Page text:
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Blockchain start-up Ripple is in a precarious position for a 5-year-old company.
The business is still in its very early days but suddenly has billions of dollars worth of cryptocurrency on its balance sheet.
Ripple, which built a digital payments network for real-time financial transactions, is also the creator and biggest owner of Ripple XRP, a digital currency that has increased in value by 40 times this year.
There's a total of 100 billion XRP in existence, each priced at about 26 cents. The $26 billion of total value is second among cryptocurrencies, behind bitcoin, which is valued at $41 billion.
Ripple owns about 61 percent — or $16 billion worth — of XRP.
If that were factored into the company's valuation, Ripple would be worth more than all but four U.S. start-ups — Uber, Airbnb, Palantir and WeWork.
XRP is surging alongside
That's led to concern among XRP investors and enthusiasts that Ripple will one day decide to capitalize on its massive stake and flood the market with currency. Some venture investors would surely welcome cashing in on some of that value after pouring about $94 million into the company.
But for people with thousands (or millions) of dollars wrapped up in XRP, the fear of a sudden excess of supply has been unsettling, particularly considering the volatility of the currency. The price fell 13 percent late in the day on Thursday and double-digit daily moves are normal.
To create some long-term stability and ease those concerns, Ripple announced a plan last week for the structured sale and use of its currency. By the end of 2017, the company will put 55 billion of its XRP into escrow and will unleash up to 1 billion into the market every month. Thus, investors will have some sense of what's coming.
"We decided to take the issue off the table," Ripple CEO Brad Garlinghouse said in an interview. "We wanted to make sure we were combating any uncertainty about supply."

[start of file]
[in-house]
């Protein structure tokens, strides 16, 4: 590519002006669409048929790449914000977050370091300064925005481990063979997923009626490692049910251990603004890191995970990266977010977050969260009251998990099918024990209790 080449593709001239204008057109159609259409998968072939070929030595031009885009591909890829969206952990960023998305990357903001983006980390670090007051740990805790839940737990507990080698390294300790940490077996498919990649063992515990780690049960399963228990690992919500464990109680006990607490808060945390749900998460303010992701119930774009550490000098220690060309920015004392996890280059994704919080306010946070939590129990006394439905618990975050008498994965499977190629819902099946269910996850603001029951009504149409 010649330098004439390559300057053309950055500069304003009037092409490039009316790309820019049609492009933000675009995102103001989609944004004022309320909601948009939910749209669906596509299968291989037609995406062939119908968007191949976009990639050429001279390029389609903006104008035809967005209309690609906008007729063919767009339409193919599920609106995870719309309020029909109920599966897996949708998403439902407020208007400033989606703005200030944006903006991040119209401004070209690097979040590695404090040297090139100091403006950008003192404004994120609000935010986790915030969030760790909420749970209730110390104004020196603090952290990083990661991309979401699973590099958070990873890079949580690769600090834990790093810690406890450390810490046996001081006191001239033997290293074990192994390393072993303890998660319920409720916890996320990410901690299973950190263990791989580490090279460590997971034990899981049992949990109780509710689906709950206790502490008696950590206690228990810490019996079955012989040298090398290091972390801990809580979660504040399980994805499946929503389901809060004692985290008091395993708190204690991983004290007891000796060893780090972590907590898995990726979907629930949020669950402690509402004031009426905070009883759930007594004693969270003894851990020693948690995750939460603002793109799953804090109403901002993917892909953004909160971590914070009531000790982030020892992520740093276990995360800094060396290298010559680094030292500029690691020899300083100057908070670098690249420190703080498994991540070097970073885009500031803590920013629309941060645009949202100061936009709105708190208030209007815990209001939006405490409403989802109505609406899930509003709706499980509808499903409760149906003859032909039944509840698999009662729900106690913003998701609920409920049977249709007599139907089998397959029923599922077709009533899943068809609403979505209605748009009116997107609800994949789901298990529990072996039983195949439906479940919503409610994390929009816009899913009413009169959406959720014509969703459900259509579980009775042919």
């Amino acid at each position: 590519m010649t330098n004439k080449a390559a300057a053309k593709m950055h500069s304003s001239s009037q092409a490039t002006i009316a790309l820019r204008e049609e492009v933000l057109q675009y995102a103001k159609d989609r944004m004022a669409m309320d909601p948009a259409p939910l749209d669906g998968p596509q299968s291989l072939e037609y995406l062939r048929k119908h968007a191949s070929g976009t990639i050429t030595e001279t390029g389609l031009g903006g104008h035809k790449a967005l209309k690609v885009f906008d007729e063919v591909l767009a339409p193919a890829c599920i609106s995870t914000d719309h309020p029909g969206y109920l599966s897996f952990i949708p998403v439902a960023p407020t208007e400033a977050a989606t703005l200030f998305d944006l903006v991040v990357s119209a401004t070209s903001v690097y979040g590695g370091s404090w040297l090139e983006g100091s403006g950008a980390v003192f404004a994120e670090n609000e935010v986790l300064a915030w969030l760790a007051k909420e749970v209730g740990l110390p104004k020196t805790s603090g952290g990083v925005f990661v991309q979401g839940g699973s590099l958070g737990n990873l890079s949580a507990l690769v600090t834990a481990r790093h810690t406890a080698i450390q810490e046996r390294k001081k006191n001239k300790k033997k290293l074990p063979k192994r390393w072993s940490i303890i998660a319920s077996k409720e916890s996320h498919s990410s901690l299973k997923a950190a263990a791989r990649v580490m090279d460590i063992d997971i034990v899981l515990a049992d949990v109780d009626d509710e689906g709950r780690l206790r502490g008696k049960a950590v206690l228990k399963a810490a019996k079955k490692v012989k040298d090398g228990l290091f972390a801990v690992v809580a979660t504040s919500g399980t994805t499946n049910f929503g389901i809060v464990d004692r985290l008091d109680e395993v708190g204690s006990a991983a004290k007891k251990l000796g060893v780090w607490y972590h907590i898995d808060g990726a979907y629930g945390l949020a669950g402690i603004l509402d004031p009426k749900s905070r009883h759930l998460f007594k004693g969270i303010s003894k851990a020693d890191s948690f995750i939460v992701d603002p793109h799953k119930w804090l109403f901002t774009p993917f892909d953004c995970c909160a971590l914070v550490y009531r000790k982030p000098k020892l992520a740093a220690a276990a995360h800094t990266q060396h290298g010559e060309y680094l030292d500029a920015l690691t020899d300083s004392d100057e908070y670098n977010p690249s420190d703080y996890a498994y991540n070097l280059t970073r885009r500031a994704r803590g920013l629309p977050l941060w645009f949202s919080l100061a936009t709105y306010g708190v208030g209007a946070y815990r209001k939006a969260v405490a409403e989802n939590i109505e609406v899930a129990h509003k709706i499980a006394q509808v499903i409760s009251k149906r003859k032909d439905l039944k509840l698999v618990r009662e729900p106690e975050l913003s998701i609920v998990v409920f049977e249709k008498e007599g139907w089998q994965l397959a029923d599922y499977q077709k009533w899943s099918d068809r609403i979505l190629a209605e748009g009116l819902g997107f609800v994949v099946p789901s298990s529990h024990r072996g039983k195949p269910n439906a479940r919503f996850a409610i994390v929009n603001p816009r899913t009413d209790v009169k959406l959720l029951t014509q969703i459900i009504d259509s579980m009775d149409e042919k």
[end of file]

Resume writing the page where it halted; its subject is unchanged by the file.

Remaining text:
Garlinghouse is a well-known name in Silicon Valley. He had senior executive roles at Yahoo and AOL and was CEO of Hightail (formerly YouSendIt) from 2012 to 2014. He joined Ripple in 2015, and earlier this year took over the CEO role from founder Chris Larsen, a serial entrepreneur, who previously started online lender Prosper.
Garlinghouse likened Ripple's situation to Yahoo, which derives almost all of its current value from its large stake in China's Alibaba. (Yahoo's core business is being sold to Verizon and the Alibaba stake is being spun out into a new holding company called
The analogy only goes so far, as equity investors haven't ascribed a big
However, Ripple's business has picked up quite a bit of momentum since then, which helps explain at least some of XRP's rally. Last month, Ripple signed up 10 new financial institutions, including BBVA, to its payments platform that supports speedy transactions by eliminating all the friction that exists between various currencies and financial systems.
Global banks including Bank of America, RBC and UBS are also customers. While bitcoin is the more established
"Some of those banks are all in and some are still in the early stage running a pilot," Garlinghouse said. "We have real customers touching real production systems. We're the only company you can say that about in our space."